The story of Mass Effect is about more than Commander Shepard's race to save the galaxy from the threat of the Reapers. It's also about how BioWare's game has gone from an RPG with shooter elements to a third-person shooter with light RPG touches.
Mass Effect 2 told part of that tale, sweeping the stats under the carpet and letting the sheer spectacle of BioWare's dense sci-fi universe take centre stage. It also pushed the shooting to the fore, with a renewed emphasis on combat ensuring that the action did as much of the talking as Shepard and co.
The third instalment in the series completes that journey. Over the course of a triple-tiered E3 demonstration, it's hard to pic out those RPG elements through the bang and bluster of it all.
Mass Effect 3 plays, to all intents and purposes, like a straight-up third-person shooter. Good job it also plays like a well-polished third-person shooter, and that the game's combat looks strong enough to bear the weight currently being placed on it.
Shepard's now more agile and more robust, darting from cover to cover with a conviction that was previously lacking. Traversal is more fluid, its importance in combat highlighted by the small neon blue arrows that point the player towards the tactical options at hand.
Enemy AI rises to the occasion, out-flanking, using cover smartly and wising up to the fact that running headfirst into gunfire isn't the smartest tactic. Certain enemies demand the player exploits Shepard's increased agility; riot-shield sporting Guardians need to be outmanoeuvred and taken down with a shot to their back.
These improvements open up a whole new approach to Mass Effect's battles. The pitched, stilted fire fights of before are more open, with more options to be explored.
Shepard's newfound adeptness allows the scope of the stealth element to expand. This approach is complemented by the all-new Omni-Blade, a tool which delivers brutal close-range melee attacks.
The Omni-Blade heads up a focus on more involved combat. Guns are rawer, more powerful and much more aggressive, their violent recoil and noisy splutter providing an element of feedback that was absent from past Mass Effects. They've been properly fetishised too; a new granular customisation option allows new muzzles and magazines to be attached and swapped in and out of Shepard's arsenal.
There's even room for more fireworks as grenades make an appearance. Unlike the eccentric exploding hockey pucks of the first Mass Effect these frags behave in a more conventional manner, describing a curving arc when thrown by Shepard.
The grenade's return is welcome, although it's possible that another step towards traditional shooter territory means another step away from the RPG template. It's territory that's crowded and competitive, and some scenes see BioWare going toe-to-toe with the genre's best.
One on-rails, turret-based set piece features a towering Reaper looking like it's strayed in straight from Gears of War as it's hosed with gunfire. So does a Cerberus Atlas power suit placed at Shepard's disposal.
Such excesses can be excused, though, when the fate of the galaxy is hanging in the balance. Shepard is unlikely to be able to fight the Reapers off with harsh language alone. BioWare succeeds in placing its bombastic action on a fittingly grand scale: Earth, in its death throes as the Reapers invade, looks particularly impressive.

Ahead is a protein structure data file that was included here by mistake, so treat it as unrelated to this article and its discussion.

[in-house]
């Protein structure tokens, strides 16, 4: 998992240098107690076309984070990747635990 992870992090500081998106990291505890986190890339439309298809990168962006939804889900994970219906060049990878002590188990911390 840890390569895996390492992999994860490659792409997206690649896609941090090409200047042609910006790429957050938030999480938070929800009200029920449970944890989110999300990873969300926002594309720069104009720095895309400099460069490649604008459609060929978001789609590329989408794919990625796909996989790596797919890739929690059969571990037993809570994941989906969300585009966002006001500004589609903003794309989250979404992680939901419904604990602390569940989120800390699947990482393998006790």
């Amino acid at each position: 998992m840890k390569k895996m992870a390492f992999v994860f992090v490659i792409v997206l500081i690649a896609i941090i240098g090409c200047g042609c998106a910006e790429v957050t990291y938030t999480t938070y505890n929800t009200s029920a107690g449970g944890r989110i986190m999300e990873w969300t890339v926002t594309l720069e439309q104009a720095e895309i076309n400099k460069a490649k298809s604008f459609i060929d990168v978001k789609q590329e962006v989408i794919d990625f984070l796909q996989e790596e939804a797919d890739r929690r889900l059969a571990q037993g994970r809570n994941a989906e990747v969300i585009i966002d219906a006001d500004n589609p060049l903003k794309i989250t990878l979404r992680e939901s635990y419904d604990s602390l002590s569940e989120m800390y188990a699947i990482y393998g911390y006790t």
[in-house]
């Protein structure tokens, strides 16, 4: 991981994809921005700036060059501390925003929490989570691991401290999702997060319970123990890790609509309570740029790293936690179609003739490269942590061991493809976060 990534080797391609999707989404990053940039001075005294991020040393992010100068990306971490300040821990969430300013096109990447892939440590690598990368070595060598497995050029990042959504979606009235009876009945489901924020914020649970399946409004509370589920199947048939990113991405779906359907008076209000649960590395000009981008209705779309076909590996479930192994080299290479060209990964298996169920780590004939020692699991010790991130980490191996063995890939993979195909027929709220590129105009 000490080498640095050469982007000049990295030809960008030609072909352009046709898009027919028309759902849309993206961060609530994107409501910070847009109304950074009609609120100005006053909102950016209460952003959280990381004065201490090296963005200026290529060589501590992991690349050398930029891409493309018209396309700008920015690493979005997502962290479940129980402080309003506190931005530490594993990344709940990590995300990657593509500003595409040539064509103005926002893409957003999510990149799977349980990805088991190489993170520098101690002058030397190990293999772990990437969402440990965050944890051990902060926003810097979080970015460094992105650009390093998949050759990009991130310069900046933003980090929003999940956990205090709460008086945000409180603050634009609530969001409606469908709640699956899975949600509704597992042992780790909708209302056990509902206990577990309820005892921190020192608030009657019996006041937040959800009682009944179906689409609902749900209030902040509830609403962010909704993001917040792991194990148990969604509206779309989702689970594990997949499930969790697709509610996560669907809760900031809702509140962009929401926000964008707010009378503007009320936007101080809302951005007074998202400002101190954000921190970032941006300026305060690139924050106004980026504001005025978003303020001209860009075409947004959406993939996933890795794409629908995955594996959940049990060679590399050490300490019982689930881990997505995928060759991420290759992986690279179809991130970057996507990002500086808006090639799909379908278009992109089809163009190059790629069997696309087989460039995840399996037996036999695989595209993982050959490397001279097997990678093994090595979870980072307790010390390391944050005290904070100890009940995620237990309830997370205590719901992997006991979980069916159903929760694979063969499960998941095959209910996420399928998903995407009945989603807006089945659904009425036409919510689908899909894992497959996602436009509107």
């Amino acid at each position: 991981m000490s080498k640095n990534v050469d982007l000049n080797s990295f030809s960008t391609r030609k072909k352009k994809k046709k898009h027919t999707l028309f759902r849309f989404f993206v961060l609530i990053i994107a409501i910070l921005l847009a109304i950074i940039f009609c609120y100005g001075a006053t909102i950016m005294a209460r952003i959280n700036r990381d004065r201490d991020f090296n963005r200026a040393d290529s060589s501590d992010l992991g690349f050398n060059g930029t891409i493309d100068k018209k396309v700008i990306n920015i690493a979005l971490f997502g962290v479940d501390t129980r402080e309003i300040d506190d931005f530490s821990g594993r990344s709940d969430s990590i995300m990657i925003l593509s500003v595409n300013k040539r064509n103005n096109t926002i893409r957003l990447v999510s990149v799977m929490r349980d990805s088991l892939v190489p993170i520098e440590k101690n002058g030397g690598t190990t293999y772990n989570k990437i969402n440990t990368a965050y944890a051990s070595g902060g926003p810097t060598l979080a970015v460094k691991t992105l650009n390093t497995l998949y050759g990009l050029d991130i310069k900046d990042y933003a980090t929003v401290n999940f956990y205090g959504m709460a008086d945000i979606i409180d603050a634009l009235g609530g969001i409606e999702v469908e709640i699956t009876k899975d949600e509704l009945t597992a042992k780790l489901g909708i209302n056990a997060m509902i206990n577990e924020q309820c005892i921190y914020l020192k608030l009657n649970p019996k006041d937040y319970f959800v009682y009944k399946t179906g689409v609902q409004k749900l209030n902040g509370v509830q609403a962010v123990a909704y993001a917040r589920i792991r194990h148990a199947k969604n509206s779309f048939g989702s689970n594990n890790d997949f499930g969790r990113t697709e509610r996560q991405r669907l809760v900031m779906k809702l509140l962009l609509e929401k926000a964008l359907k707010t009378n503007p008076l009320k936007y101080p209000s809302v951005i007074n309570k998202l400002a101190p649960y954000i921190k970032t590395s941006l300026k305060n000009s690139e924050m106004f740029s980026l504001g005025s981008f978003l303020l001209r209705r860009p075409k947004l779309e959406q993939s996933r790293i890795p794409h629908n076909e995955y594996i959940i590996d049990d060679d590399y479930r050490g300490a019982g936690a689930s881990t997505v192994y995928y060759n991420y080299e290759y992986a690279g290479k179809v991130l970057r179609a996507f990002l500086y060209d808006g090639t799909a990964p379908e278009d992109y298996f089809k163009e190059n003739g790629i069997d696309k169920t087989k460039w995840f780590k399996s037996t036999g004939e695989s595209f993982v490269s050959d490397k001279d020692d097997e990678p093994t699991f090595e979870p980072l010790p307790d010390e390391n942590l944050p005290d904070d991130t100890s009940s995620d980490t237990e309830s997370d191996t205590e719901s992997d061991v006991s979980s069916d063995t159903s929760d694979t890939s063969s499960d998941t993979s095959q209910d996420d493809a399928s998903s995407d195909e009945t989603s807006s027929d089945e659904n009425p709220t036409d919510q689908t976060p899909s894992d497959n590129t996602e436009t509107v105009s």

Here the cityscape is dense, the horizon stretching far and lined with tall, clinical skyscrapers. They're eclipsed by the Reaper ships, towering monstrosities which spit out laser beams as they tear through the sky.
A press of a button will snap the camera to critical set pieces, as BioWare wants to ensure players don't miss the lavish spectacle it's laid on. Which is fair enough; this is a vision pulled from War of the Worlds as seen through the studio's future-perfect filter, and the end result is brilliantly effective.
While Mass Effect may have drifted further and further towards shooter territory, the classic sci-fi setting has bedded in well. The third game's locations are rich with the influence of airbrushed pulp cover art. A Geth base is brooding and industrial, while the Salarian home world is a deep Martian red seen through wonderfully excessive lens flare.
Beneath the combat there's still BioWare's cause and effect dialogue and a story that is increasingly becoming the player's own. Choices made in the previous games will come to a head. Some seemingly insignificant ones will have extreme consequences.
This is shown in microcosm by one Earth-bound scene where Shepard comes across a child scurrying through air-vents in fear of the on-going invasion. Two dialogue options are offered: either get the child to come with you or tell them to flee.
Only the latter choice is explored in the E3 demo, with Shepard going on to fight alongside a seriously tooled-up Anderson as they try to flee the crumbling city.
Several minutes and many explosions later, the two make their escape. Shepard turns to survey the destruction and witnesses the child crawl onto a transport ship, only to then see it disintegrate under fire from a Reaper ship. It's explicitly sombre, a little melodramatic, and an interesting indication of this third instalment's darker tone.
With the game's release pushed back to March next year, it's likely Mass Effect 3's calmer moments will reveal themselves in due course. But for now it seems only right BioWare is bringing out the big guns as it prepares to conclude one of this generation's most successful series.